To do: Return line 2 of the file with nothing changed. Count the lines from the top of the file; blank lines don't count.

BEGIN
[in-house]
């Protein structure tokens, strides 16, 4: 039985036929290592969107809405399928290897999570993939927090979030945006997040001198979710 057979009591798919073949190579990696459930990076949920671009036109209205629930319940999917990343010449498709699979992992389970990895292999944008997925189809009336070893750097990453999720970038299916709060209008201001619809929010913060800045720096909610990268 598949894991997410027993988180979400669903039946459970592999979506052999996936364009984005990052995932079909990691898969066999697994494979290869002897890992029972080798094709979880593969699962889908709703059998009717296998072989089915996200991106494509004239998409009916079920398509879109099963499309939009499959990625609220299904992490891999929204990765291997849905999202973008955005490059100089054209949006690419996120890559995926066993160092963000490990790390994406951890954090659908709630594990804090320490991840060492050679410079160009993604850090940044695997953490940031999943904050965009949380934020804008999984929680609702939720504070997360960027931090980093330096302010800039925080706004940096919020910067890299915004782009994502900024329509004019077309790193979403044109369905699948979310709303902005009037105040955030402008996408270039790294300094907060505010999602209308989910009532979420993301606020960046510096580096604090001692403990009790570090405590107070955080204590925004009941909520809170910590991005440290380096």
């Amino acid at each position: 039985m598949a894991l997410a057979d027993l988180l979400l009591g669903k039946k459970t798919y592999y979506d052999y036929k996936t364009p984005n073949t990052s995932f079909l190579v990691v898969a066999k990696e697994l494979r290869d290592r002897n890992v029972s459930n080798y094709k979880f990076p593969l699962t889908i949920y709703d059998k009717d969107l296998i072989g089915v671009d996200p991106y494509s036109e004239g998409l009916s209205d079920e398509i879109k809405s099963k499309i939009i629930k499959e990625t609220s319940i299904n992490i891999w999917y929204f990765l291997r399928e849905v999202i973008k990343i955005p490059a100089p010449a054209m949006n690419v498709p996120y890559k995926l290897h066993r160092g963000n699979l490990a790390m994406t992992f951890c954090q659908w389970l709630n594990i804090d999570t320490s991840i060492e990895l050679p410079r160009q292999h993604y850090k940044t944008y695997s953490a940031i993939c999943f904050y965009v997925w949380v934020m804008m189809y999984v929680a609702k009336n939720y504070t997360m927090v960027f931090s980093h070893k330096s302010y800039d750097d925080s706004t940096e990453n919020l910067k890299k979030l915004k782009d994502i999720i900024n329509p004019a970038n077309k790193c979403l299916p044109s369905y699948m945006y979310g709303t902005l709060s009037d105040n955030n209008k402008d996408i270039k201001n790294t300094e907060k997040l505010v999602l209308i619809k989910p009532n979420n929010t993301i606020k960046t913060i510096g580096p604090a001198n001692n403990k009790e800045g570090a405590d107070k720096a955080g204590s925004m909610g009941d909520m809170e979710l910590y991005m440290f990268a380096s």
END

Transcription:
């Protein structure tokens, strides 16, 4: 039985036929290592969107809405399928290897999570993939927090979030945006997040001198979710 057979009591798919073949190579990696459930990076949920671009036109209205629930319940999917990343010449498709699979992992389970990895292999944008997925189809009336070893750097990453999720970038299916709060209008201001619809929010913060800045720096909610990268 598949894991997410027993988180979400669903039946459970592999979506052999996936364009984005990052995932079909990691898969066999697994494979290869002897890992029972080798094709979880593969699962889908709703059998009717296998072989089915996200991106494509004239998409009916079920398509879109099963499309939009499959990625609220299904992490891999929204990765291997849905999202973008955005490059100089054209949006690419996120890559995926066993160092963000490990790390994406951890954090659908709630594990804090320490991840060492050679410079160009993604850090940044695997953490940031999943904050965009949380934020804008999984929680609702939720504070997360960027931090980093330096302010800039925080706004940096919020910067890299915004782009994502900024329509004019077309790193979403044109369905699948979310709303902005009037105040955030402008996408270039790294300094907060505010999602209308989910009532979420993301606020960046510096580096604090001692403990009790570090405590107070955080204590925004009941909520809170910590991005440290380096």